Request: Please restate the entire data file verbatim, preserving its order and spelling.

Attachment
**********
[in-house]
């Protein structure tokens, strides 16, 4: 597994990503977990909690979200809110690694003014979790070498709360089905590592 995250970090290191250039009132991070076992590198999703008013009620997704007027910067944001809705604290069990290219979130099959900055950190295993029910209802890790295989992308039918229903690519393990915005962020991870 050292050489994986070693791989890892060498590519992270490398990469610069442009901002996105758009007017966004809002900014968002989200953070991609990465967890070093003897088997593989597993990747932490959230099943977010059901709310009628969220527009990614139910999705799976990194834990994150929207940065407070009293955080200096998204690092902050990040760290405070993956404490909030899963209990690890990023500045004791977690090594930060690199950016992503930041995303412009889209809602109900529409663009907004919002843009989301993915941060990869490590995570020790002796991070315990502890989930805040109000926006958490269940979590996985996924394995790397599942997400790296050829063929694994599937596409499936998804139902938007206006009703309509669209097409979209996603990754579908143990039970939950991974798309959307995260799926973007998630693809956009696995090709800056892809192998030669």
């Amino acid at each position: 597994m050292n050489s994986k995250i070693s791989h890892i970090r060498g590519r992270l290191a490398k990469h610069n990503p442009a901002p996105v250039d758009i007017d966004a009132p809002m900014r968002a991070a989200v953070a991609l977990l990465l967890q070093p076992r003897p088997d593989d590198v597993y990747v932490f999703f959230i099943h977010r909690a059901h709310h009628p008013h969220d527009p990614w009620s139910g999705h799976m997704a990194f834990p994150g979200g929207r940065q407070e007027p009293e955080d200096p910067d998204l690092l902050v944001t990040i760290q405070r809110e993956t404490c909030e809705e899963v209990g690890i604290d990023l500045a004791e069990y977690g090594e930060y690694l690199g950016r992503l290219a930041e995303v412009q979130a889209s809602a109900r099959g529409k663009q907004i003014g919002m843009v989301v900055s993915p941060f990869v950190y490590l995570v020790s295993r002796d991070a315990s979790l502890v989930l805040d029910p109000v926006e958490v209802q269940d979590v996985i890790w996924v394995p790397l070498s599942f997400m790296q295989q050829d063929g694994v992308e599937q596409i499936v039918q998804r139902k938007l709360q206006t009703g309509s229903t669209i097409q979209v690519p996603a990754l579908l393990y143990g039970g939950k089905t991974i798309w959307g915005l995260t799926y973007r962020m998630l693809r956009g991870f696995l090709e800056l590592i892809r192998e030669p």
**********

[in-house]
């Protein structure tokens, strides 16, 4: 597994990503977990909690979200809110690694003014979790070498709360089905590592 995250970090290191250039009132991070076992590198999703008013009620997704007027910067944001809705604290069990290219979130099959900055950190295993029910209802890790295989992308039918229903690519393990915005962020991870 050292050489994986070693791989890892060498590519992270490398990469610069442009901002996105758009007017966004809002900014968002989200953070991609990465967890070093003897088997593989597993990747932490959230099943977010059901709310009628969220527009990614139910999705799976990194834990994150929207940065407070009293955080200096998204690092902050990040760290405070993956404490909030899963209990690890990023500045004791977690090594930060690199950016992503930041995303412009889209809602109900529409663009907004919002843009989301993915941060990869490590995570020790002796991070315990502890989930805040109000926006958490269940979590996985996924394995790397599942997400790296050829063929694994599937596409499936998804139902938007206006009703309509669209097409979209996603990754579908143990039970939950991974798309959307995260799926973007998630693809956009696995090709800056892809192998030669």
């Amino acid at each position: 597994m050292n050489s994986k995250i070693s791989h890892i970090r060498g590519r992270l290191a490398k990469h610069n990503p442009a901002p996105v250039d758009i007017d966004a009132p809002m900014r968002a991070a989200v953070a991609l977990l990465l967890q070093p076992r003897p088997d593989d590198v597993y990747v932490f999703f959230i099943h977010r909690a059901h709310h009628p008013h969220d527009p990614w009620s139910g999705h799976m997704a990194f834990p994150g979200g929207r940065q407070e007027p009293e955080d200096p910067d998204l690092l902050v944001t990040i760290q405070r809110e993956t404490c909030e809705e899963v209990g690890i604290d990023l500045a004791e069990y977690g090594e930060y690694l690199g950016r992503l290219a930041e995303v412009q979130a889209s809602a109900r099959g529409k663009q907004i003014g919002m843009v989301v900055s993915p941060f990869v950190y490590l995570v020790s295993r002796d991070a315990s979790l502890v989930l805040d029910p109000v926006e958490v209802q269940d979590v996985i890790w996924v394995p790397l070498s599942f997400m790296q295989q050829d063929g694994v992308e599937q596409i499936v039918q998804r139902k938007l709360q206006t009703g309509s229903t669209i097409q979209v690519p996603a990754l579908l393990y143990g039970g939950k089905t991974i798309w959307g915005l995260t799926y973007r962020m998630l693809r956009g991870f696995l090709e800056l590592i892809r192998e030669p």